Existing home sales reached the highest level in 15 years in 2021, according to the National Association of Realtors. It was largely driven by record-low mortgage rates and the need for more ex-urban space after coronavirus pandemic restrictions. Thirty-year fixed-rate mortgage levels in 2021 topped out around 3.1%—lower than today’s near 6% rates driven higher by the Federal Reserve’s attempts to cool raging inflation in the housing market.
American Home Shield analyzed home loan origination data from the Consumer Financial Protection Bureau to see which states took out the most mortgages per 10,000 homes in 2021, the latest information available. The rate was determined by dividing the total number of primary mortgages originated in each state by the number of owner-occupied houses.
There are four common types of mortgages a potential homeowner can take out to help finance their purchase: a conventional loan, a mortgage issued by a bank; a Federal Housing Administration loan, a government-backed mortgage with lower requirements than a conventional loan; a VA loan, a mortgage for active duty or retired members of the U.S. military; and an FSA loan, which is offered to farmers through the United States Department of Agriculture’s Farm Service Agency.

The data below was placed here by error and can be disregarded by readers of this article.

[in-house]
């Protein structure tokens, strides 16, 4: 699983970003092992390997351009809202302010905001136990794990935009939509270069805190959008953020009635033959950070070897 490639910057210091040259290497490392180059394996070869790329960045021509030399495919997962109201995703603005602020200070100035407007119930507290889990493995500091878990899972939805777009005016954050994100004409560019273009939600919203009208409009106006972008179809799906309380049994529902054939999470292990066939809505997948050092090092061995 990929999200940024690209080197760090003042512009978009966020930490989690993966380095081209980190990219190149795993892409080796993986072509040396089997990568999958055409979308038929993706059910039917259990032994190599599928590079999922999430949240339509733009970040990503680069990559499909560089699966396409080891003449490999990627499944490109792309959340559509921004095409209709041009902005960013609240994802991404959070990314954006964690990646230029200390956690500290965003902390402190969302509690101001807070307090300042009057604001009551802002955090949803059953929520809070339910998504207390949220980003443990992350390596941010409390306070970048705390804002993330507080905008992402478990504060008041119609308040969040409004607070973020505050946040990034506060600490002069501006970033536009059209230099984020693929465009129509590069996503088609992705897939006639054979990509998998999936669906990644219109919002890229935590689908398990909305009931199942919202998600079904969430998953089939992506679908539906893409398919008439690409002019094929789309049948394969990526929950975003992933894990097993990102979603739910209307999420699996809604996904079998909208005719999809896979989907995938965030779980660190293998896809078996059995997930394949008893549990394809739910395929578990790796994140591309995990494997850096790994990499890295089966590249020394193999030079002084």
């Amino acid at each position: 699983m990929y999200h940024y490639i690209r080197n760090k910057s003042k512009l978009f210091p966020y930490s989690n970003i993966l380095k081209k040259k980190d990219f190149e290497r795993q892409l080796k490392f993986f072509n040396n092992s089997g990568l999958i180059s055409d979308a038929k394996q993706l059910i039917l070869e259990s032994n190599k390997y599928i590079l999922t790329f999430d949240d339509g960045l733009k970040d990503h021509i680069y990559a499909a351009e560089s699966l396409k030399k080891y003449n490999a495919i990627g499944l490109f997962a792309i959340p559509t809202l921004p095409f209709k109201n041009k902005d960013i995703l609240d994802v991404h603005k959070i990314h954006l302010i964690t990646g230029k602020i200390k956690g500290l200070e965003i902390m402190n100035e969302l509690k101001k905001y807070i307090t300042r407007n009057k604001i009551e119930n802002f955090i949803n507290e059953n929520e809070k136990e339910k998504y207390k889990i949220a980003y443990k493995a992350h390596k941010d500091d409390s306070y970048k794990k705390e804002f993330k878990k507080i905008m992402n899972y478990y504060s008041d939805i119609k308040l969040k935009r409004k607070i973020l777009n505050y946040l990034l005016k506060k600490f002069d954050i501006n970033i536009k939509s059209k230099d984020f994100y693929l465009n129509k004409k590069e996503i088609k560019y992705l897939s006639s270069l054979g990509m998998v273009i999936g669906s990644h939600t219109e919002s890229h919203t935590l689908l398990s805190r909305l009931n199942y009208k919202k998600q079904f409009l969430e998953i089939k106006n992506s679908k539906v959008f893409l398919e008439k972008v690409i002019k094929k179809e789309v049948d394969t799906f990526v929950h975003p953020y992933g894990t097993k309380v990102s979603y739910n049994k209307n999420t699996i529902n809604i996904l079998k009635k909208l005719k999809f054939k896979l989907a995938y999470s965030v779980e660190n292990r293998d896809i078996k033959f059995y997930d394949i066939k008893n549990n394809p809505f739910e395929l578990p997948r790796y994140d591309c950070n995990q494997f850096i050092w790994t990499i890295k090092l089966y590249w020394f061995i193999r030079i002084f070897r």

Americans took out more than 5.2 million mortgages in total last year, as properties exchanged hands at a brisk volume—and pace—unseen since the last time a hot U.S. housing market collapsed. The housing market bust of the late 2000s, however, was mostly attributable to unsustainable lending practices, and unwieldy levels of debt. Economists and other analysts maintain that this time it’s different and that Americans are in for a home price “correction” rather than another bursting bubble.